At ABMS LAWYERS, our approach to property settlement is to resolve matters in a cost effective and timely manner whilst keeping what you value most at the forefront- financial resources and relationships. We have experienced Family Lawyers can provide valuable assistance in determine how assets and financial resources and debts and liabilities are divided between you and your former spouse. These issues and decisions are important and cannot be taken lightly, more so when parties are divorcing.
Some financial arrangements can be complex and can give rise to tax implications in certain situations. That can affect a spouse’s financial position. Care must be taken in advising clients and dealing with the assets generally and you require proper and timely advice to minimise the implications of your financial arrangements.
If you are separating or divorcing, you may be stressed about short-term or long-term decisions affecting your financial future when you are separating or divorcing. The consequences of such decisions cannot be under estimated as they can be far reaching not just for the person concerned.
Property Settlement in Court
If an agreement is not reached and one party ends up making an application to court for property Orders, it does not mean a matter can’t be settled whilst parties are in Court. A matter can settle at any time before trial. An application for property settlement must usually be made within 12 months of your divorce becoming final.
The decision is then made through a court hearing. Both parties are expected to fully disclose their respective financial circumstances. A failure to make proper disclosure of a relevant matter is taken very seriously by the Court and a party who fails to do so may be punished by the Court.
ABMS LAWYERS can assist you in complying with your disclosure obligations in property settlement.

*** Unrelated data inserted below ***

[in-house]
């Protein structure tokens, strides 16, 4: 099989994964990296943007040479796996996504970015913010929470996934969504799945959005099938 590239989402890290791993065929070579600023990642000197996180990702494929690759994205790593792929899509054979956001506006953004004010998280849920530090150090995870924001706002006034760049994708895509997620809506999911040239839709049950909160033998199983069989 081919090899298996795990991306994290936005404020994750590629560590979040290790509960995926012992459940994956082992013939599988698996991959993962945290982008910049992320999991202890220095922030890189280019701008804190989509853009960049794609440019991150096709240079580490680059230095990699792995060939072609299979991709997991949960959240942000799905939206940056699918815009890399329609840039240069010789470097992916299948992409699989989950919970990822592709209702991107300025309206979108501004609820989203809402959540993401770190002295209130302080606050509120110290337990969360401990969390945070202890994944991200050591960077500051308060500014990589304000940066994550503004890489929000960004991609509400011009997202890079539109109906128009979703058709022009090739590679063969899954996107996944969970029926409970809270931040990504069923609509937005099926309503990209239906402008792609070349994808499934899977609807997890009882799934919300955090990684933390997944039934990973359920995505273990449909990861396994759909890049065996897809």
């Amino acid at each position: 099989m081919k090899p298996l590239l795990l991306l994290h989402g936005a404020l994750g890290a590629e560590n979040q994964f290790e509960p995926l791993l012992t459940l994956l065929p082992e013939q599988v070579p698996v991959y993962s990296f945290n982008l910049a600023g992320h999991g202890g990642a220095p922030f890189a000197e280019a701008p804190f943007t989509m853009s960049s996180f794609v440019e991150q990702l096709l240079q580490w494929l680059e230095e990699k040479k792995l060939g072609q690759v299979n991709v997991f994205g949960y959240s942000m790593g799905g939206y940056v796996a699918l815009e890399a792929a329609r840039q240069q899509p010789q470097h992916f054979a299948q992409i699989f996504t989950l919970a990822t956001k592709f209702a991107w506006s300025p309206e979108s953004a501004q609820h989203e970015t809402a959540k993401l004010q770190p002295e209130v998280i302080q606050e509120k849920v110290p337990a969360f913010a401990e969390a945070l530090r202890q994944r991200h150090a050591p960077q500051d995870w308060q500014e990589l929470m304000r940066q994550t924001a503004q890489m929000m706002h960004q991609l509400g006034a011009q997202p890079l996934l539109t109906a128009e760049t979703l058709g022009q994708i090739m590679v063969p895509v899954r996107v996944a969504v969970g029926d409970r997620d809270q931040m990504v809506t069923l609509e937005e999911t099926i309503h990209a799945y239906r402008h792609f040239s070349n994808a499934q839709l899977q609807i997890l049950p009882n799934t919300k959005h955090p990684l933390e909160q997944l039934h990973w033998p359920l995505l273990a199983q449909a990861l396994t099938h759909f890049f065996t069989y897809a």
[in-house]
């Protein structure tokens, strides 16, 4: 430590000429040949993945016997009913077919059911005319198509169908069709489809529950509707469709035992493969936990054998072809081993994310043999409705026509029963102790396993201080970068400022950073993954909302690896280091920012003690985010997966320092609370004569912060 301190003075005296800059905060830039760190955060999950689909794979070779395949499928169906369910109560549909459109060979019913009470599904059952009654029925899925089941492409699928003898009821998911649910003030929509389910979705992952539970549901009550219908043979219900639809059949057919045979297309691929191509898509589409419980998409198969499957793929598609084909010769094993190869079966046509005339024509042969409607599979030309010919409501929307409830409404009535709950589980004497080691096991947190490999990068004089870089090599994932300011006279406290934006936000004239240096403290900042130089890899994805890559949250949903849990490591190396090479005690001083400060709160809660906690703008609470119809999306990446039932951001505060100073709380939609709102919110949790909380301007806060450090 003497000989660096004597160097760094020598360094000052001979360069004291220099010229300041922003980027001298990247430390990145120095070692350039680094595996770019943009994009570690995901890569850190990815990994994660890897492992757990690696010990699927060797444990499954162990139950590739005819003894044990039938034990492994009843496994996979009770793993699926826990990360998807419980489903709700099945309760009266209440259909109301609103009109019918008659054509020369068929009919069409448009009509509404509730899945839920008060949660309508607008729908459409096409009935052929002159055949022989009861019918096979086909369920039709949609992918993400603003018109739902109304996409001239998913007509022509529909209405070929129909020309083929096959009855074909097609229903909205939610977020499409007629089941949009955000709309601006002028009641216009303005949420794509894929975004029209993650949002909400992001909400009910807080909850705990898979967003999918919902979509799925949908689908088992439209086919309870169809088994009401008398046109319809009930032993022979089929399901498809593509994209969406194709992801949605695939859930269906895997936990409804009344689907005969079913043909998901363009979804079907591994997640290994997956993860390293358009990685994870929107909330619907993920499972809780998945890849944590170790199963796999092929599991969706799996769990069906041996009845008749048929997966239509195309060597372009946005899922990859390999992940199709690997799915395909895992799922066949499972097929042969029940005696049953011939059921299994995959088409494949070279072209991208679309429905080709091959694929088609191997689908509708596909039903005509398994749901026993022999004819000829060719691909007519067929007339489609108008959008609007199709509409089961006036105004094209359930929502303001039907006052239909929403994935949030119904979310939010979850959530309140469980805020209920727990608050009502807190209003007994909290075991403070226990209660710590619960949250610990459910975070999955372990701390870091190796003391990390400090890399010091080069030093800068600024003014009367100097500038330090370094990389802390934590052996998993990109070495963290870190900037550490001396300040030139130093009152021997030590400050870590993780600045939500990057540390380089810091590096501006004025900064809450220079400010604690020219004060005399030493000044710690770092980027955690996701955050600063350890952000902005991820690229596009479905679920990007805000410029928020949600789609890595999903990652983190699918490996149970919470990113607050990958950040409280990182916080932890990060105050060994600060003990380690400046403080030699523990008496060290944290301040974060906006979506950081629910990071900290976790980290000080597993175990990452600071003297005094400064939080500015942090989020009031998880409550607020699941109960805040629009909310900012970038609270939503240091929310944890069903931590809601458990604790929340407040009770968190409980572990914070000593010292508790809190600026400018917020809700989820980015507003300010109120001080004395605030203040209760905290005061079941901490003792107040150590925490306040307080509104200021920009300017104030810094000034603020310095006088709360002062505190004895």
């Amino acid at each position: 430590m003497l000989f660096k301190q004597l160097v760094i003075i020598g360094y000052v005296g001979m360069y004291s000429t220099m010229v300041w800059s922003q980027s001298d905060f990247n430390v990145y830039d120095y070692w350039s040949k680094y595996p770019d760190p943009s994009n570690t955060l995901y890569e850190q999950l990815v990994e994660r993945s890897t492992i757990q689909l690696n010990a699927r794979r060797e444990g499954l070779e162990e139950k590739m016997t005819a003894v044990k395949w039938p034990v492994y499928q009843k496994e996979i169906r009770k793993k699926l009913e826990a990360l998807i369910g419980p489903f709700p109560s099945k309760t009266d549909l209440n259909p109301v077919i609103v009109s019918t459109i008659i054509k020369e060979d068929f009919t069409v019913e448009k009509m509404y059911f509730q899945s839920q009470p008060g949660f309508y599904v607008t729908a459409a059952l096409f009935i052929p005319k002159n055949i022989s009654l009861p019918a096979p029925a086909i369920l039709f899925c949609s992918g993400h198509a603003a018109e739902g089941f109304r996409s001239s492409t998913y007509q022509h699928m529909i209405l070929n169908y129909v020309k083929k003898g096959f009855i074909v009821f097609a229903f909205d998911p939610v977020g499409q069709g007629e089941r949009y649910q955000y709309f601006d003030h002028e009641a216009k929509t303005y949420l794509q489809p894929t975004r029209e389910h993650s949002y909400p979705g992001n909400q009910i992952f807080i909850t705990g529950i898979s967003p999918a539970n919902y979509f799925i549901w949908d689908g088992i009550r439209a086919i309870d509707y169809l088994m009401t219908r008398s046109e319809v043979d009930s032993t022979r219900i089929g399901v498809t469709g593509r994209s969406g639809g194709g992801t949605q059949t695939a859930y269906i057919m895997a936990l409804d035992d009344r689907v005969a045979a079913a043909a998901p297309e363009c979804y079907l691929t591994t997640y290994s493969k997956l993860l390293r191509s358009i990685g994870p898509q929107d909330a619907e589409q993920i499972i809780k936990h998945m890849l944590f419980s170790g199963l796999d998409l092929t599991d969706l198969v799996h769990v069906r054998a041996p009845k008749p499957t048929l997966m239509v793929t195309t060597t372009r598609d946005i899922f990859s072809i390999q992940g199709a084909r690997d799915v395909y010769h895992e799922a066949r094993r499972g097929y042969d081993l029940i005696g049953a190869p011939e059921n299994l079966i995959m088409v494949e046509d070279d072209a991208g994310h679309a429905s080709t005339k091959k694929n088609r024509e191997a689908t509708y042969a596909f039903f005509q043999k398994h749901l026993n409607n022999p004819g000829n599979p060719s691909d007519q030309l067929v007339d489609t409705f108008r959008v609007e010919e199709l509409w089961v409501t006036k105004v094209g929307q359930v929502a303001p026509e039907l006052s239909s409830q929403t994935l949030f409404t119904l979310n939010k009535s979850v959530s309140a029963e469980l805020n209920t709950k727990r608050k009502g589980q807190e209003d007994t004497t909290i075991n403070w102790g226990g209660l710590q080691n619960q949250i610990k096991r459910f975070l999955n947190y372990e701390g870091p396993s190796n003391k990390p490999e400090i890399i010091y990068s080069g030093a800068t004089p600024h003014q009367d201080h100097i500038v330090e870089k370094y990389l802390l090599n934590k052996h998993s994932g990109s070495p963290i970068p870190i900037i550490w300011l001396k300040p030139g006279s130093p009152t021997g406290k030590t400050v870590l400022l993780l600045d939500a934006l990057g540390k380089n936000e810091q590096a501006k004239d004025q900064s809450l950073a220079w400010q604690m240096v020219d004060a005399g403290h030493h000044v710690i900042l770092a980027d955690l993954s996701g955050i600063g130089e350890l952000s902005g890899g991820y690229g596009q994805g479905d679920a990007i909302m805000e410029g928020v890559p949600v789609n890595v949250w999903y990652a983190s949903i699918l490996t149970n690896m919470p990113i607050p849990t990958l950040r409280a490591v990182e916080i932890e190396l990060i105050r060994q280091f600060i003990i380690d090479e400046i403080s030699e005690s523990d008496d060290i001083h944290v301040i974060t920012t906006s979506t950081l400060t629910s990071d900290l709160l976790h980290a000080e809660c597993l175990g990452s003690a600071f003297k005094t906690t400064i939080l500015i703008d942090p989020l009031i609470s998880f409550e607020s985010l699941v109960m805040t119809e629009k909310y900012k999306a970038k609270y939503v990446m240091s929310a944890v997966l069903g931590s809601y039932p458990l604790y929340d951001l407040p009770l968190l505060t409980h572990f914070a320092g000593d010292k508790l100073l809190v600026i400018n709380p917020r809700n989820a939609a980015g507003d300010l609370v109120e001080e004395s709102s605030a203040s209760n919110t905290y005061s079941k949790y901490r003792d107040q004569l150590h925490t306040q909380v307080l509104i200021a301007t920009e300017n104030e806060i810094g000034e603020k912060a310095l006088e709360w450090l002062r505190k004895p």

How the Family Court Assesses Property Settlement
When a Court is asked to consider property settlement, the Court looks a criterion which must be satisfied. A court considers four key factors in assessing property settlement.
1. The Court will ascertain the net asset pool of both parties.
The net asset pool is the total value of all the assets owned by either or both parties. The net asset pool includes anything acquired before or during the marriage, as well as after separation. In ascertaining the net asset pool, the Court will also consider other financial resources over which a party has influence, control or prospective entitlements. Ascertaining the net asset pool can be highly complicated. Accurate valuation of assets requires that many factors are taken into consideration, such as issues regarding taxation, stamp duties, and the appreciation or depreciation of asset values. Where a couple agrees to the value of any assets and liabilities, they should do so as it can be extremely cheaper for them and they do not need to spend money on paying the fee for valuers to value their property. Sometimes, exchanging market appraisals or using online valuation services to assist in ascertaining values can be enough.
If you are unable to reach an agreement as to the value of any asset or assets, the Court may appoint a valuer to do so and you may be required to share the costs of obtaining that valuation report. Often such valuation reports fall outside of the range which is considered to be reasonable by the parties. There are rules that govern the appointment of a valuer if the parties themselves wish to do so. All assets are valued at their second-hand value obtainable in the market, not their current replacement costs. This is may be the case with household furniture which is valued at its second-hand value like the prices of items sold on Gum Tree or at a garage sale or on eBay.